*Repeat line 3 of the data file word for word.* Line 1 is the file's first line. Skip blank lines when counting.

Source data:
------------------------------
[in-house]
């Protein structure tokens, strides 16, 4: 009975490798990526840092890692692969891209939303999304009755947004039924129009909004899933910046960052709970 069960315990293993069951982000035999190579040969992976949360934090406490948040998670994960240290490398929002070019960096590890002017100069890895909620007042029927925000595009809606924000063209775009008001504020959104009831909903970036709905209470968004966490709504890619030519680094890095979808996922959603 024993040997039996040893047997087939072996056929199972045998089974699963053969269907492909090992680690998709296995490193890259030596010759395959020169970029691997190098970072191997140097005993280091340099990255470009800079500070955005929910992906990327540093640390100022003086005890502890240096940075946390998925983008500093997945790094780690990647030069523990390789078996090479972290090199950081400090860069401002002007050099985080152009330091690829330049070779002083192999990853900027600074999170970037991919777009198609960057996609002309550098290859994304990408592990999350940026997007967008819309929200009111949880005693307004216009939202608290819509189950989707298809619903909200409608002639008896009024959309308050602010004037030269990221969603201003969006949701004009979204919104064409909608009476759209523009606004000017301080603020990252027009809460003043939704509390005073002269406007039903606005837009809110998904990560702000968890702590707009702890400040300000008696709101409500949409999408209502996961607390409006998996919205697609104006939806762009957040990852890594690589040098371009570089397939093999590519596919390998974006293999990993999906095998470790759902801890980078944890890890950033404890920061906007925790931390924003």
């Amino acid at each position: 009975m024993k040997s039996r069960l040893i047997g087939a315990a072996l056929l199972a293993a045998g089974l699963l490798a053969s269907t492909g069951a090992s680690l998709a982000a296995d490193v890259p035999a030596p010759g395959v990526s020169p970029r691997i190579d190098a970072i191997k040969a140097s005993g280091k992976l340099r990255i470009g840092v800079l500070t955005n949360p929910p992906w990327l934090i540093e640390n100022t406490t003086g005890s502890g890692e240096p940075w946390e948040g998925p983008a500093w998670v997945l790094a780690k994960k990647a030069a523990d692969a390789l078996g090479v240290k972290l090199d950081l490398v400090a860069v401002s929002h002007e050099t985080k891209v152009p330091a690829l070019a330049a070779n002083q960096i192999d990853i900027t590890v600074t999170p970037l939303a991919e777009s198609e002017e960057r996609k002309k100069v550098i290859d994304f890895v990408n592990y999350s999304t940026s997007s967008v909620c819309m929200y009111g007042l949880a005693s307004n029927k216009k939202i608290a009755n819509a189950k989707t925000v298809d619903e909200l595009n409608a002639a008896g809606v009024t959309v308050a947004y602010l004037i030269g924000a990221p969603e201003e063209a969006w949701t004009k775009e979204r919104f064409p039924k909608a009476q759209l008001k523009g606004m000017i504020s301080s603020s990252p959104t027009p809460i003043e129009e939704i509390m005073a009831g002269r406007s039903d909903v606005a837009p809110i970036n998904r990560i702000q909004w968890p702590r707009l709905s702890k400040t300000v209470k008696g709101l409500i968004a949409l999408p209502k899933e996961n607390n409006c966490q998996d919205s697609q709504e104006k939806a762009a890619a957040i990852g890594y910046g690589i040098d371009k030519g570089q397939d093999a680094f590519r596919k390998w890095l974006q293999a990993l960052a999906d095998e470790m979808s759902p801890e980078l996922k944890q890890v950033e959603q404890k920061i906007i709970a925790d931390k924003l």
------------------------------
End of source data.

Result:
């Amino acid at each position: 009975m024993k040997s039996r069960l040893i047997g087939a315990a072996l056929l199972a293993a045998g089974l699963l490798a053969s269907t492909g069951a090992s680690l998709a982000a296995d490193v890259p035999a030596p010759g395959v990526s020169p970029r691997i190579d190098a970072i191997k040969a140097s005993g280091k992976l340099r990255i470009g840092v800079l500070t955005n949360p929910p992906w990327l934090i540093e640390n100022t406490t003086g005890s502890g890692e240096p940075w946390e948040g998925p983008a500093w998670v997945l790094a780690k994960k990647a030069a523990d692969a390789l078996g090479v240290k972290l090199d950081l490398v400090a860069v401002s929002h002007e050099t985080k891209v152009p330091a690829l070019a330049a070779n002083q960096i192999d990853i900027t590890v600074t999170p970037l939303a991919e777009s198609e002017e960057r996609k002309k100069v550098i290859d994304f890895v990408n592990y999350s999304t940026s997007s967008v909620c819309m929200y009111g007042l949880a005693s307004n029927k216009k939202i608290a009755n819509a189950k989707t925000v298809d619903e909200l595009n409608a002639a008896g809606v009024t959309v308050a947004y602010l004037i030269g924000a990221p969603e201003e063209a969006w949701t004009k775009e979204r919104f064409p039924k909608a009476q759209l008001k523009g606004m000017i504020s301080s603020s990252p959104t027009p809460i003043e129009e939704i509390m005073a009831g002269r406007s039903d909903v606005a837009p809110i970036n998904r990560i702000q909004w968890p702590r707009l709905s702890k400040t300000v209470k008696g709101l409500i968004a949409l999408p209502k899933e996961n607390n409006c966490q998996d919205s697609q709504e104006k939806a762009a890619a957040i990852g890594y910046g690589i040098d371009k030519g570089q397939d093999a680094f590519r596919k390998w890095l974006q293999a990993l960052a999906d095998e470790m979808s759902p801890e980078l996922k944890q890890v950033e959603q404890k920061i906007i709970a925790d931390k924003l």